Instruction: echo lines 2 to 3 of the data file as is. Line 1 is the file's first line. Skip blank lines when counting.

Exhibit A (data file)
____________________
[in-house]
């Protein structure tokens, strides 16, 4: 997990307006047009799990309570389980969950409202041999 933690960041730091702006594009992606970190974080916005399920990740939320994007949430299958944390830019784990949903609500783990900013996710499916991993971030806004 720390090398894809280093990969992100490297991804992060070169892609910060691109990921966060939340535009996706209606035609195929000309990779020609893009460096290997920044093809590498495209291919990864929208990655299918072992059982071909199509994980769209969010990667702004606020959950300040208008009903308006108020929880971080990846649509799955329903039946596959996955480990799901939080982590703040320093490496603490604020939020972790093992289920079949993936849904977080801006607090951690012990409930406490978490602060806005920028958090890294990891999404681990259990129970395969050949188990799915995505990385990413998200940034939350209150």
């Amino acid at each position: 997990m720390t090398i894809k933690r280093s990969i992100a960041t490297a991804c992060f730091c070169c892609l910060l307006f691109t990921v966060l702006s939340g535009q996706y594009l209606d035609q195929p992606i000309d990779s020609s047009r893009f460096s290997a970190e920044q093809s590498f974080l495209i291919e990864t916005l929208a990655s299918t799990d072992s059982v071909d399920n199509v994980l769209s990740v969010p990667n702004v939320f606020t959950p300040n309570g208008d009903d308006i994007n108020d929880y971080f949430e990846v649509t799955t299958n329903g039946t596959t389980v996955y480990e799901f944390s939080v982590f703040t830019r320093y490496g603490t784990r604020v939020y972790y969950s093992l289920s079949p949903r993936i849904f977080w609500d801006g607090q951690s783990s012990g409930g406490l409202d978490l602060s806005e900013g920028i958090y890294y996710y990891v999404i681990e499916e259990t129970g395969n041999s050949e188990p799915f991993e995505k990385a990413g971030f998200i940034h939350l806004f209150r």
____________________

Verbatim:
């Protein structure tokens, strides 16, 4: 997990307006047009799990309570389980969950409202041999 933690960041730091702006594009992606970190974080916005399920990740939320994007949430299958944390830019784990949903609500783990900013996710499916991993971030806004 720390090398894809280093990969992100490297991804992060070169892609910060691109990921966060939340535009996706209606035609195929000309990779020609893009460096290997920044093809590498495209291919990864929208990655299918072992059982071909199509994980769209969010990667702004606020959950300040208008009903308006108020929880971080990846649509799955329903039946596959996955480990799901939080982590703040320093490496603490604020939020972790093992289920079949993936849904977080801006607090951690012990409930406490978490602060806005920028958090890294990891999404681990259990129970395969050949188990799915995505990385990413998200940034939350209150």
């Amino acid at each position: 997990m720390t090398i894809k933690r280093s990969i992100a960041t490297a991804c992060f730091c070169c892609l910060l307006f691109t990921v966060l702006s939340g535009q996706y594009l209606d035609q195929p992606i000309d990779s020609s047009r893009f460096s290997a970190e920044q093809s590498f974080l495209i291919e990864t916005l929208a990655s299918t799990d072992s059982v071909d399920n199509v994980l769209s990740v969010p990667n702004v939320f606020t959950p300040n309570g208008d009903d308006i994007n108020d929880y971080f949430e990846v649509t799955t299958n329903g039946t596959t389980v996955y480990e799901f944390s939080v982590f703040t830019r320093y490496g603490t784990r604020v939020y972790y969950s093992l289920s079949p949903r993936i849904f977080w609500d801006g607090q951690s783990s012990g409930g406490l409202d978490l602060s806005e900013g920028i958090y890294y996710y990891v999404i681990e499916e259990t129970g395969n041999s050949e188990p799915f991993e995505k990385a990413g971030f998200i940034h939350l806004f209150r």